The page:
Rich countries are snapping up vaccines even before they’re ready, and it could mean fewer—as well as delays in vaccination—for billions in less wealthy nations, according to a new study.

The global assessment of purchasing agreements shows that high-income countries, as well as a few middle-income countries flush with manufacturing capacity, have already purchased nearly 3.8 billion doses of the COVID-19 vaccine, with options for another five billion.

The analysis shows that many of these countries will be able to vaccinate their entire populations—and some will be able to do so many times over—before billions of people are vaccinated in low-income countries.

“An ambitious effort to create a global system of vaccine equity is being undermined as a handful of countries—including those who made a commitment to equality—secure as many doses as they possibly can,” says Elina Urli Hodges, who leads the Duke University Global Health Innovation Center’s Launch and Scale Speedometer, an initiative that identifies impediments to delivering health innovations to low-income countries.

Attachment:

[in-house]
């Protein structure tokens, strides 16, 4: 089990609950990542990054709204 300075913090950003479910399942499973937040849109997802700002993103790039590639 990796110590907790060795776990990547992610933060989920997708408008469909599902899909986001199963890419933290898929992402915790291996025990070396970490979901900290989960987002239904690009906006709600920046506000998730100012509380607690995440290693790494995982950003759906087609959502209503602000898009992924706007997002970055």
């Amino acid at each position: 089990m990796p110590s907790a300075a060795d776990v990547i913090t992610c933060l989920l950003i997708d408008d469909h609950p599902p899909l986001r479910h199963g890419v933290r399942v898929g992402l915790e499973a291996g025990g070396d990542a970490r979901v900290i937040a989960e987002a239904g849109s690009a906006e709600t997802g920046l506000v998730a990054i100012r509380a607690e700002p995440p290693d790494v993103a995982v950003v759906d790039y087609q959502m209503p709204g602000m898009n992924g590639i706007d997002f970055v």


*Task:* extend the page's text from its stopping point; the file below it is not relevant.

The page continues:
“Countries are hedging bets by making direct deals while also participating in multilateral platforms, which drives inequality and threatens to prolong a global pandemic,” Urli Hodges says.

While other assessments have warned of potential inequalities in vaccine access, the new analysis is the first to carefully quantify the amount of vaccine doses that are being claimed by country-level agreements and how this could delay access to COVID-19 protection across large regions—including sub-Saharan Africa—until almost the middle of the decade.

Read the full article about COVID-19 vaccine distribution from Duke University at Futurity.